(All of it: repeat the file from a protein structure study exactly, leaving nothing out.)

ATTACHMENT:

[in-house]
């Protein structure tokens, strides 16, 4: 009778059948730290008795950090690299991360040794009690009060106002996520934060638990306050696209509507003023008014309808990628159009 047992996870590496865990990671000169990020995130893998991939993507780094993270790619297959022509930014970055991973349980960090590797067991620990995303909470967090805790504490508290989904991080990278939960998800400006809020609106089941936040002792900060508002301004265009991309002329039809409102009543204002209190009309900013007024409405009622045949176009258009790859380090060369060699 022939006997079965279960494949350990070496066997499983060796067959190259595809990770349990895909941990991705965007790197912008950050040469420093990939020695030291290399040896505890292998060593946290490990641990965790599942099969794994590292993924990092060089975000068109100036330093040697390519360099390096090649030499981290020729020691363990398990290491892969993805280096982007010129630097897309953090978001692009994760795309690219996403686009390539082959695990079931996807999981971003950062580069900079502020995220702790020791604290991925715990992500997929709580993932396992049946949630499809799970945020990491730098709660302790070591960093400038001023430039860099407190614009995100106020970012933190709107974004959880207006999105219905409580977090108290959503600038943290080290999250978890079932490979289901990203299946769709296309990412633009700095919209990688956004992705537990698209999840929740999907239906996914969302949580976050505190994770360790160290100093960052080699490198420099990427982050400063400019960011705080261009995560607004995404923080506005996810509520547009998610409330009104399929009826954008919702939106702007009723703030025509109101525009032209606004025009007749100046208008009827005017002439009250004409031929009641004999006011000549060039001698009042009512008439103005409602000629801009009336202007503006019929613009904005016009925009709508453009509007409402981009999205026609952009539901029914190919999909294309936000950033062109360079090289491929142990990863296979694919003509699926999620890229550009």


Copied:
[in-house]
């Protein structure tokens, strides 16, 4: 009778059948730290008795950090690299991360040794009690009060106002996520934060638990306050696209509507003023008014309808990628159009 047992996870590496865990990671000169990020995130893998991939993507780094993270790619297959022509930014970055991973349980960090590797067991620990995303909470967090805790504490508290989904991080990278939960998800400006809020609106089941936040002792900060508002301004265009991309002329039809409102009543204002209190009309900013007024409405009622045949176009258009790859380090060369060699 022939006997079965279960494949350990070496066997499983060796067959190259595809990770349990895909941990991705965007790197912008950050040469420093990939020695030291290399040896505890292998060593946290490990641990965790599942099969794994590292993924990092060089975000068109100036330093040697390519360099390096090649030499981290020729020691363990398990290491892969993805280096982007010129630097897309953090978001692009994760795309690219996403686009390539082959695990079931996807999981971003950062580069900079502020995220702790020791604290991925715990992500997929709580993932396992049946949630499809799970945020990491730098709660302790070591960093400038001023430039860099407190614009995100106020970012933190709107974004959880207006999105219905409580977090108290959503600038943290080290999250978890079932490979289901990203299946769709296309990412633009700095919209990688956004992705537990698209999840929740999907239906996914969302949580976050505190994770360790160290100093960052080699490198420099990427982050400063400019960011705080261009995560607004995404923080506005996810509520547009998610409330009104399929009826954008919702939106702007009723703030025509109101525009032209606004025009007749100046208008009827005017002439009250004409031929009641004999006011000549060039001698009042009512008439103005409602000629801009009336202007503006019929613009904005016009925009709508453009509007409402981009999205026609952009539901029914190919999909294309936000950033062109360079090289491929142990990863296979694919003509699926999620890229550009």